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Peter Skene Ogden

Peter Skene Ogden (alternately Skeene, Skein or Skeen), (baptised 12 February 1790 – September 27, 1854) was a fur trapper and a Canadian explorer of what is now British Columbia and the American West. During his many expeditions he explored parts of Oregon, Washington, Nevada, California, Utah, Idaho and Wyoming.

His birthdate is variously given as 1774, 1794, or 1790. He was the son of Chief Justice Isaac Ogden of Quebec, and Sarah Hanson. After a brief stint with the American Fur Company, he joined the North West Company in 1809. His first post was at Île-á-la-Crosse, Saskatchewan in 1810 and by 1814 was in charge of a post at Green Lake, Saskatchewan, 100 miles south.

Ogden had frequent run-ins with the rival Hudson's Bay Company (HBC) employees and engaged in physical violence on several occasions. In 1816, HBC clerks report that Ogden killed an Indian who had traded with the Hudson's Bay Company. Not only killed, he was "butchered in a most cruel manner," according to HBC officer James Bird. Although many in the North West Company viewed this as a necessary part of living in the Northwest, the HBC viewed him as a dangerous man, whose actions were deplorable especially considering his background as the son of a judge. Ogden was charged with murder, and the North West Company moved him further into the west to attempt to avoid any further confrontations with the HBC. He served at various posts in modern-day Oregon, Washington, and British Columbia for the next several years.

As a way of ending the ongoing strife between the two companies, the HBC and the North West Company merged in 1821. Ogden's violent history placed the now larger HBC in a quandary. The company management severely disliked and distrusted Ogden, but finally agreed that he had done no more than many other people during the 'fur-trade wars' and appointed him Chief Trader for the Snake River Country of the HBC's Columbia Department in 1823. Between 1824 and 1830 Ogden set out on a series of expeditions to explore the Snake River country. One of the company's obejectives was to bring as many furs from this area as possible to the HBC so as to create a "fur desert". This would discourage inroads by American trappers and traders. The exploration trips included:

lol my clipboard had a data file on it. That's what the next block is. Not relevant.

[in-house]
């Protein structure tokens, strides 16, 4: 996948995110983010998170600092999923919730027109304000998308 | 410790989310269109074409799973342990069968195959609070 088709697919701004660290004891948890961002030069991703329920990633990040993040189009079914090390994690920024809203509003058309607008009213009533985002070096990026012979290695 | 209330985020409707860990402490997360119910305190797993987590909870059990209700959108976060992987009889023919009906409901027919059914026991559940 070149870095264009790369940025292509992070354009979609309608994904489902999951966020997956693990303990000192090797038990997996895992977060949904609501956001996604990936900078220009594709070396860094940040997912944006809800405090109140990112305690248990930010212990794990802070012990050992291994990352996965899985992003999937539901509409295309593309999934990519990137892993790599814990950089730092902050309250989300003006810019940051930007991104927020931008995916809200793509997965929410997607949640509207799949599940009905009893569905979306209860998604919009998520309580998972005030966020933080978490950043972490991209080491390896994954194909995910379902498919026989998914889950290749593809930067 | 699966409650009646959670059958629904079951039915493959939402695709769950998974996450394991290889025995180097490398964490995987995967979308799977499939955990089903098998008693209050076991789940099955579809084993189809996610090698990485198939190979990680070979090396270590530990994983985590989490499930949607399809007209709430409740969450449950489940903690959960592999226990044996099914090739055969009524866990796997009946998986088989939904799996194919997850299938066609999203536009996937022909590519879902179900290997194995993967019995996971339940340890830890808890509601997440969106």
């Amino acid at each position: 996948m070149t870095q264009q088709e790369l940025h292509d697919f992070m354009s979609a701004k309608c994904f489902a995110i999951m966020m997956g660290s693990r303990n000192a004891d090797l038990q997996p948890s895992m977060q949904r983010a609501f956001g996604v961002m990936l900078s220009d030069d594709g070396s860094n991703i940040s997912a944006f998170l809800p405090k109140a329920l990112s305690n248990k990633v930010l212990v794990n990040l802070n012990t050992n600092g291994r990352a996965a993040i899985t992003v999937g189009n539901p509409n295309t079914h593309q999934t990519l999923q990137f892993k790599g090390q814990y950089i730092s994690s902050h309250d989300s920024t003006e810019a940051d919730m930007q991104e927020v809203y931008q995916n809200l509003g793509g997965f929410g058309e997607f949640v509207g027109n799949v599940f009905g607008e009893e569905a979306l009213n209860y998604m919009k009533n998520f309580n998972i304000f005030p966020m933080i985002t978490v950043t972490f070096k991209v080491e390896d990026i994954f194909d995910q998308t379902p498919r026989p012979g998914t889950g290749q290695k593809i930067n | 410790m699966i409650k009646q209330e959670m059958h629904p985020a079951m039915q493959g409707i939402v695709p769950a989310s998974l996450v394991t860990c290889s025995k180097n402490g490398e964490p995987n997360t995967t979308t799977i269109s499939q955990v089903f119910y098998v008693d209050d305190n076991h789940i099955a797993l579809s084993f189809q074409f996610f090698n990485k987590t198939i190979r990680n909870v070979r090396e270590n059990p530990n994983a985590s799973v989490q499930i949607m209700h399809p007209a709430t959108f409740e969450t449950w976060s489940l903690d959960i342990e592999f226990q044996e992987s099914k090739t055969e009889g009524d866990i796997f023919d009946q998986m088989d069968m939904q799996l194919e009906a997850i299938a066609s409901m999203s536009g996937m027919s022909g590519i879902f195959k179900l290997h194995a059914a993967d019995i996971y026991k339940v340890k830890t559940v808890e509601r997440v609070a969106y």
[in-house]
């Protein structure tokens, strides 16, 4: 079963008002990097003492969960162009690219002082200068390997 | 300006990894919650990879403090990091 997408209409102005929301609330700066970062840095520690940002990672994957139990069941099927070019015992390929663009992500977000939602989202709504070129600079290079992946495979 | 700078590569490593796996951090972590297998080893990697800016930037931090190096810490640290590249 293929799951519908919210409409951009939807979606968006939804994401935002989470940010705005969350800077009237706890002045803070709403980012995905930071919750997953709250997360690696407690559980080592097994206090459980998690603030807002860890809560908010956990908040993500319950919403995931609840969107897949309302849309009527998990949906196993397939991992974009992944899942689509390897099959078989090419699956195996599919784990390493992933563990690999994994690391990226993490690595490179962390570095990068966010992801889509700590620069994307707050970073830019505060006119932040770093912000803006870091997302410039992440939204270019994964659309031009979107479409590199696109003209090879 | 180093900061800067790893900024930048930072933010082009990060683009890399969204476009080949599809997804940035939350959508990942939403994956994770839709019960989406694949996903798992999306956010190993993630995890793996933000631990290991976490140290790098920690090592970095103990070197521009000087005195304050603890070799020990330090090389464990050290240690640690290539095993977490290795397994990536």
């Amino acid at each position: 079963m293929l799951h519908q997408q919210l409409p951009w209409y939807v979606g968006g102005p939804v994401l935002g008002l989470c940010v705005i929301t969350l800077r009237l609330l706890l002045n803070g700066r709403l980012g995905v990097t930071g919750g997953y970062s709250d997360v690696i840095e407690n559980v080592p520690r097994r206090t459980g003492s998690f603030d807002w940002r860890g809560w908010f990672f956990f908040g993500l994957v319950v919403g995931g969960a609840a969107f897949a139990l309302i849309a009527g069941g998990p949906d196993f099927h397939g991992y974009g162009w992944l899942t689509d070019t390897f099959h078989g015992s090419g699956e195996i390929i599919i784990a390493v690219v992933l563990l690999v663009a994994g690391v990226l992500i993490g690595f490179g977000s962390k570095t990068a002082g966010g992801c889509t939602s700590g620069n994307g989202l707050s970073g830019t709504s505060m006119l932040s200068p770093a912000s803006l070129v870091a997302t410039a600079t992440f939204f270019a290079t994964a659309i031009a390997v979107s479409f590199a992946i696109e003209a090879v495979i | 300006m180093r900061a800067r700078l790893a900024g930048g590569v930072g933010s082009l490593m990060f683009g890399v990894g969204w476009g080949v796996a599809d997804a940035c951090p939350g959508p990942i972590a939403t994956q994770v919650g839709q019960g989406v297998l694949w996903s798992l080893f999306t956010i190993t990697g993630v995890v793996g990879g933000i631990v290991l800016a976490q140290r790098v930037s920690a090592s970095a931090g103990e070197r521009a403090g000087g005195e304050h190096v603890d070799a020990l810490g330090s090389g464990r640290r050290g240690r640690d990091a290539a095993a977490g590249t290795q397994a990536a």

The expeditions were a successful venture for the HBC, but not without troubles, including an attack by the Mohave near the Gulf of California.

In 1830, Ogden was sent north to establish a new HBC post named Fort Simpson near the mouth of the Nass River in British Columbia. He also managed an outpost on the south coast of Alaska. He administered a fur post at Fort Vancouver throughout the 1840s. There Ogden fought successfully against American fur competition and successfully negotiated with local native tribes, including the Cayuse.

Ogden retired to Oregon City, Oregon with one of his several Native American wives. His contact with native tribes led him to write a memoir entitled "Traits of American Indian Life and Character. By a Fur Trader." The book was published posthumously in 1855.

Legacy

Peter Skene Ogden State Scenic Viewpoint in Jefferson County, Oregon and Ogden Point in Victoria, British Columbia are named for him, as is the Peter Skene Ogden Secondary School in 100 Mile House, British Columbia. Peter S. Ogden Elementary School in Tumwater, Washington.

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